This 15-inch DeWalt hand saw has eight teeth per inch and is designed to cut on both the push stroke and pull stroke for rapid material removal. The blade attaches securely to the aluminum handle with three screws, and a cushioned synthetic grip increases user comfort. The handle features an integrated 45-degree and 90-degree angle guide. The handsaw weighs 16 ounces.
Based on average stroke count, the DeWalt saw did indeed cut faster than the other panel saws in our test group. It was comfortable to work with, moved smoothly through the wood, and worked well at different angles. It tracked well, easily making nice square cuts, and left fairly clean edges with just a few rough spots. We liked the compact size, although it bears mentioning that the shorter blade exposes each tooth to more wear and tear per cut compared to traditional 24-inch and 26-inch blades. Still, with the quality of the materials used to make this saw, we anticipate a good, long working life under typical working conditions.
- Type: Panel saw
- Number of teeth: 8 TPI
- Length: 15 inches
- Hardened-steel triple-ground teeth cut faster than conventional cross-ground teeth
- Smooth, tough blade coating resists binding and sap buildup
- Blade alignment and cushioned grip make the saw comfortable to use
- Compact size allows for portability and ease of use in close quarters
- Somewhat heavier than the similarly sized Craftsman hand saw we tested
Get the DeWalt 15-inch hand saw at Ace Hardware, The Home Depot, or Acme Tools.
One advantage of hand saws is that they aren’t as costly as electric hand saws, and this 15-inch Craftsman tool is one of the most inexpensive models available. Yet it doesn’t compromise efficiency for price. It features an 8 TPI tooth configuration with triple-ground teeth that cut deeper on the downstroke and milder on the backstroke for fast, smooth material removal. With its induction-hardened teeth, the carbon steel blade will stay sharp for a long time.
For added control, this saw boasts a beefy handle, giving users something substantial to hold, as well as a rubberized grip for greater comfort when sawing thicker boards. The handle also features built-in 90- and 45-degree angles for drawing clean and precise cut lines with the dull side of the blade. This lightweight hand saw weighs just 11 ounces.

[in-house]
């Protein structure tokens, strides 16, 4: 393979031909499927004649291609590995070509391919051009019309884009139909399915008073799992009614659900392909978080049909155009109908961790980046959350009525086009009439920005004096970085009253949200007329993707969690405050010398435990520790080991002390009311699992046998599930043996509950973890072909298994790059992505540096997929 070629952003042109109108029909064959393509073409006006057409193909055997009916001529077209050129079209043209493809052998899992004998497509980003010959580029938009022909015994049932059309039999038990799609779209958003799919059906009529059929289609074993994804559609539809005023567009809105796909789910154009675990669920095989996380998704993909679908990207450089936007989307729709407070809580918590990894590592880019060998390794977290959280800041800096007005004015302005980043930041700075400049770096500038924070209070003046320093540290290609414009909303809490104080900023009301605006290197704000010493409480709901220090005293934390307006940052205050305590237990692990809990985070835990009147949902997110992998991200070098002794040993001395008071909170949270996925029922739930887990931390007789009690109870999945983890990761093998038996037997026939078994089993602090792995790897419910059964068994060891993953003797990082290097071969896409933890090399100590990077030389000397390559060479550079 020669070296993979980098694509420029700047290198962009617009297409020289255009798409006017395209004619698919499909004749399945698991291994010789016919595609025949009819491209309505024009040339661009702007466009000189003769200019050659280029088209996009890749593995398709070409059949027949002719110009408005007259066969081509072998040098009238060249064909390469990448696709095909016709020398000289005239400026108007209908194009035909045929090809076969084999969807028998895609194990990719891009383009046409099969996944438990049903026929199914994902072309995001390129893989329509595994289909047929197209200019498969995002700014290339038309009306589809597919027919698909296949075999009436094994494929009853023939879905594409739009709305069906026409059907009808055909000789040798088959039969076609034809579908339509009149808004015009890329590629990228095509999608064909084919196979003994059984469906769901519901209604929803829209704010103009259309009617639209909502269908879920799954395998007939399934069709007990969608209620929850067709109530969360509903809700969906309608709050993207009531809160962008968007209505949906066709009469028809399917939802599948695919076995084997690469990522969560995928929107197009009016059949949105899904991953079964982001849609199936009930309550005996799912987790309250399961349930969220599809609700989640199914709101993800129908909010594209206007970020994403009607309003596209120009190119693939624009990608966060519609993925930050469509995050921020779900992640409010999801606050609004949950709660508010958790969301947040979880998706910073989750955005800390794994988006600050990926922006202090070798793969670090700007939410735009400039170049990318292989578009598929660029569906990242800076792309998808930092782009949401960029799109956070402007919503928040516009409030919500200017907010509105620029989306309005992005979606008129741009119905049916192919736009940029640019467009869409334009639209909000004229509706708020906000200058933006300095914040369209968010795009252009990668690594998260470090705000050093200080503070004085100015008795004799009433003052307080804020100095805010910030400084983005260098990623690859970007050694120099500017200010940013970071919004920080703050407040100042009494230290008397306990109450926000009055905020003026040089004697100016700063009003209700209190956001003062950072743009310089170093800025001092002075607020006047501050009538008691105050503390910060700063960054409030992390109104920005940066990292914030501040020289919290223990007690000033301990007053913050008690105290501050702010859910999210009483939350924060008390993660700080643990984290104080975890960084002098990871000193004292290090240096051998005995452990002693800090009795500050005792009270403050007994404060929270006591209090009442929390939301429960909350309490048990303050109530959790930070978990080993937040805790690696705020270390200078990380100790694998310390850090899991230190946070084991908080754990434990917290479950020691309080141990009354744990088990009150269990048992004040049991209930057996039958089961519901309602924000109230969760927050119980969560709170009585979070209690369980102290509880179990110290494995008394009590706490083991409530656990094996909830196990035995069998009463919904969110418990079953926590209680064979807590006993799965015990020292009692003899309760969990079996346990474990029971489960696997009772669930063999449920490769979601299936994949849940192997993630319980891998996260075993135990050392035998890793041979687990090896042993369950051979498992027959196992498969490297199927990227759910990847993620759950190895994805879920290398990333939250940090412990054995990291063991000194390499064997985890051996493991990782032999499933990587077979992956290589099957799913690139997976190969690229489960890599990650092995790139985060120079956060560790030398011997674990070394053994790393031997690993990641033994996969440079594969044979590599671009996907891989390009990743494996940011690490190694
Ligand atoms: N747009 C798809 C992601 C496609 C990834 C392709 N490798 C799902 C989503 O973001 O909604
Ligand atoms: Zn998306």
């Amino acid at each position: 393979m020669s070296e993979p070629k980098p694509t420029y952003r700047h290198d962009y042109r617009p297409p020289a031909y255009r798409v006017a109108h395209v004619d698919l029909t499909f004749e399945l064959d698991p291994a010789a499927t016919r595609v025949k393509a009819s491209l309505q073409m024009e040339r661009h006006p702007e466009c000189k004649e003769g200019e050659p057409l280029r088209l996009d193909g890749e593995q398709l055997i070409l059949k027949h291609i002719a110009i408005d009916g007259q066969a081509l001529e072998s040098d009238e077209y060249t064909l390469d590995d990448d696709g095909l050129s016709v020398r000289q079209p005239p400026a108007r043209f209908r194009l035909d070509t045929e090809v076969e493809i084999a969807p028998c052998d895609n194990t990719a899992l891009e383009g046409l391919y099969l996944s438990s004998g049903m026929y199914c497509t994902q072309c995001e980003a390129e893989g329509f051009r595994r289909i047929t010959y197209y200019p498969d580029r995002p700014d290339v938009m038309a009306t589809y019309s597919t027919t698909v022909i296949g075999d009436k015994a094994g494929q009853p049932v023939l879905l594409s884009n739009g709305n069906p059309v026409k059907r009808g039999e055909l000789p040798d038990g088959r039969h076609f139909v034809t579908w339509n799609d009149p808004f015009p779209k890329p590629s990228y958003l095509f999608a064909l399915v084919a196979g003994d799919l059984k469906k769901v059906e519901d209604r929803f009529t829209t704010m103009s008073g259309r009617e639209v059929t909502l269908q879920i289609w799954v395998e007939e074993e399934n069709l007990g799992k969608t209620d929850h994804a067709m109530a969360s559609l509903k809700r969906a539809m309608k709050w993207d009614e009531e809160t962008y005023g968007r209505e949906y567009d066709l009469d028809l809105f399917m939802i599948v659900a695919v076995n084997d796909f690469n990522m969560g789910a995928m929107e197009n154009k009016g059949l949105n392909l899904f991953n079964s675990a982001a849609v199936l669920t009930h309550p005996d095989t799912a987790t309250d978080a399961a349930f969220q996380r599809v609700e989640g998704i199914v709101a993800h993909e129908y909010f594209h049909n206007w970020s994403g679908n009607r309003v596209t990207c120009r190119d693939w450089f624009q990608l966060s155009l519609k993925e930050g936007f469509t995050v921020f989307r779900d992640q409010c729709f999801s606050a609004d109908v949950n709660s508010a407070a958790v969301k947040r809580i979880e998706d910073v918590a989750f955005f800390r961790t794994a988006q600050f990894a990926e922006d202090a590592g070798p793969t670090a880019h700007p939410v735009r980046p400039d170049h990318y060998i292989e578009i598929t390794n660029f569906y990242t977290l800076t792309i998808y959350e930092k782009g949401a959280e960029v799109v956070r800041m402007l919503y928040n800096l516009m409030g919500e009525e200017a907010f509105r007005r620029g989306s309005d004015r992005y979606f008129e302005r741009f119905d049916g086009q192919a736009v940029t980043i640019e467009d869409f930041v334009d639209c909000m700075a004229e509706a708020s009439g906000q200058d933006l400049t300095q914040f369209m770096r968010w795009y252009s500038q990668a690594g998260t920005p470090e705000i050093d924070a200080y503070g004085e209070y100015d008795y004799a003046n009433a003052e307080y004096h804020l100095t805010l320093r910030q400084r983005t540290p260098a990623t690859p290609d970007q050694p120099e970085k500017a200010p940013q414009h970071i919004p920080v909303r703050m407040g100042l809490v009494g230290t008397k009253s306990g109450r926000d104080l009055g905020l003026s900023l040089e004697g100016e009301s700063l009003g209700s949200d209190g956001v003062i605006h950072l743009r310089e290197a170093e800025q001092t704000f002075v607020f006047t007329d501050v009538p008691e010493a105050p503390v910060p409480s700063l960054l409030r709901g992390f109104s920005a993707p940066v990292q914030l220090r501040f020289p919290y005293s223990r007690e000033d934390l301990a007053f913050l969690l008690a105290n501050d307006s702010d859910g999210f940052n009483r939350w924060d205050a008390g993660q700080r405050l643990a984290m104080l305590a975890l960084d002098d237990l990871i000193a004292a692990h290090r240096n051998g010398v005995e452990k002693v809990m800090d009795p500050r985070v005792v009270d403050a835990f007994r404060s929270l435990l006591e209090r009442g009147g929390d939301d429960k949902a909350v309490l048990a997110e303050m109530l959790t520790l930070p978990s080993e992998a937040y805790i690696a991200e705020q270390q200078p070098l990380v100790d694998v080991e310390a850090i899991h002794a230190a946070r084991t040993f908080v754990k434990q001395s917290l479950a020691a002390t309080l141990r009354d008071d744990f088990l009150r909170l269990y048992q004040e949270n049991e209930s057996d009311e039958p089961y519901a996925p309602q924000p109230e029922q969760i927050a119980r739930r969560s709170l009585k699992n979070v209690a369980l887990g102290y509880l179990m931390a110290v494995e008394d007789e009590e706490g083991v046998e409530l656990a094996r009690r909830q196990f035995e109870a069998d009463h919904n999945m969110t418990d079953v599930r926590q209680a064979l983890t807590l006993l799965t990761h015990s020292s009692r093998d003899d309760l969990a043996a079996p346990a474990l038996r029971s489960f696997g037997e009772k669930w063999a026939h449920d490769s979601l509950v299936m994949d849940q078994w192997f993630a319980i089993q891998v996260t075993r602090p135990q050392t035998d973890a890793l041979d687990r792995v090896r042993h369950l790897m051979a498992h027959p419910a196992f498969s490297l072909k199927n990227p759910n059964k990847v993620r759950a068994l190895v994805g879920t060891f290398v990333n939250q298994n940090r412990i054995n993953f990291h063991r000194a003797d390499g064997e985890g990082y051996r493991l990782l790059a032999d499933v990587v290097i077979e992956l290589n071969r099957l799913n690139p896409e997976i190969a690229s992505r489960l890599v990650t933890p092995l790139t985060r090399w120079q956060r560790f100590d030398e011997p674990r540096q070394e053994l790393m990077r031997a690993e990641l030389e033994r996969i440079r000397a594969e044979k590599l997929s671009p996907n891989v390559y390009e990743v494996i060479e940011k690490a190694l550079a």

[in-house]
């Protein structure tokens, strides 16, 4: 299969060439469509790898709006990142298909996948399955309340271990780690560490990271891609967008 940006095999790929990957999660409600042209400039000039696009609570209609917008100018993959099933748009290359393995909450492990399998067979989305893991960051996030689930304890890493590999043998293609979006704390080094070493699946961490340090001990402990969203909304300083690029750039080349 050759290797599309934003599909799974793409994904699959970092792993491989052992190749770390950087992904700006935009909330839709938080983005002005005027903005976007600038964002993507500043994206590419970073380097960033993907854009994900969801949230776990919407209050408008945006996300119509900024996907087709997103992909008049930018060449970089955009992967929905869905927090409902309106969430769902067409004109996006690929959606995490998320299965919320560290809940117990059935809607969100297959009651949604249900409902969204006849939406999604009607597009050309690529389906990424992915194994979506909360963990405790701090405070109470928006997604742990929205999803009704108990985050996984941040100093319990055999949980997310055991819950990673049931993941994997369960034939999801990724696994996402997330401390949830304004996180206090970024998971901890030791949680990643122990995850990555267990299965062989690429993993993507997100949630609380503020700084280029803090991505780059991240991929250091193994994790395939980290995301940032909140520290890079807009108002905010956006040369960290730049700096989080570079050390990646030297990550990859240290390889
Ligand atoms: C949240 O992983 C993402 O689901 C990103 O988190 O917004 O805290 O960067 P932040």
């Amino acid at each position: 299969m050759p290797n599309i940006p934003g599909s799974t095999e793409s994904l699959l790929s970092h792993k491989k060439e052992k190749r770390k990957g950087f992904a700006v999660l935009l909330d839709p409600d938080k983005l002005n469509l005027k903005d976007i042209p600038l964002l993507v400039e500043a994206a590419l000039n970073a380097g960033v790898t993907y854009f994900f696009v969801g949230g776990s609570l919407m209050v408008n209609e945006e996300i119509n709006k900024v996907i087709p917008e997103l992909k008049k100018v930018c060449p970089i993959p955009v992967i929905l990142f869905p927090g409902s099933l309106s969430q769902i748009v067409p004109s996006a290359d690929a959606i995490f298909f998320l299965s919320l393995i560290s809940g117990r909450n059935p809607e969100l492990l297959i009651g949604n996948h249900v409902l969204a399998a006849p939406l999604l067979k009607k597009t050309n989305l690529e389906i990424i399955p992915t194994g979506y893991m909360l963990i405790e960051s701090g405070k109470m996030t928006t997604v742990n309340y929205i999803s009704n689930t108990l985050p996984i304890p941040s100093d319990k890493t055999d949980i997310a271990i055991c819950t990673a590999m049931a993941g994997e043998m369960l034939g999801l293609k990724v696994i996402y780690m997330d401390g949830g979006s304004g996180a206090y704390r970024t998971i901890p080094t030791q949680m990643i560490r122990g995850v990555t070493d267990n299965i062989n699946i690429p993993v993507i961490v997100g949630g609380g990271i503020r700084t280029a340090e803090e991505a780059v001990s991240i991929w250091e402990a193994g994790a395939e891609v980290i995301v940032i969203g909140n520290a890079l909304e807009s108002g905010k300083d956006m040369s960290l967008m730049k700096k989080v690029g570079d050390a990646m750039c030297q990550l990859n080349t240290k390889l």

We were impressed by the Craftsman hand saw’s fast and accurate cutting ability. In brand-new condition, it cut nearly as fast as the DeWalt saw, both on the single-stroke test and in the average strokes-per-cut test. However, the blade steel is a notch lower in quality, so we would expect it to dull somewhat sooner than our Best Overall pick; it’s also more susceptible to rust if left exposed to the elements. Occasional users who store the saw clean and dry may never experience a dull blade.
The saw moved well, even through deep cuts in thicker wood, and left fairly clean edges. The handle felt comfortable in hand and aligned well with the blade for efficient work. We noted that the synthetic handle seemed to be molded directly to the blade, so it should remain nice and tight for a long time. Overall, this saw presented an excellent price-to-quality value.
- Type: Panel saw
- Number of teeth: 8 TPI
- Length: 15 inches
- Triple-ground tooth configuration cuts quickly and provides less binding
- Induction-hardened teeth resist dulling and damage from nails or hard woods
- Sturdy, lightweight handle with a nonslip grip provides better control
- Not suitable for use on plastic, concrete, drywall, or metal
Get the Craftsman hand saw at Lowe’s or MSC.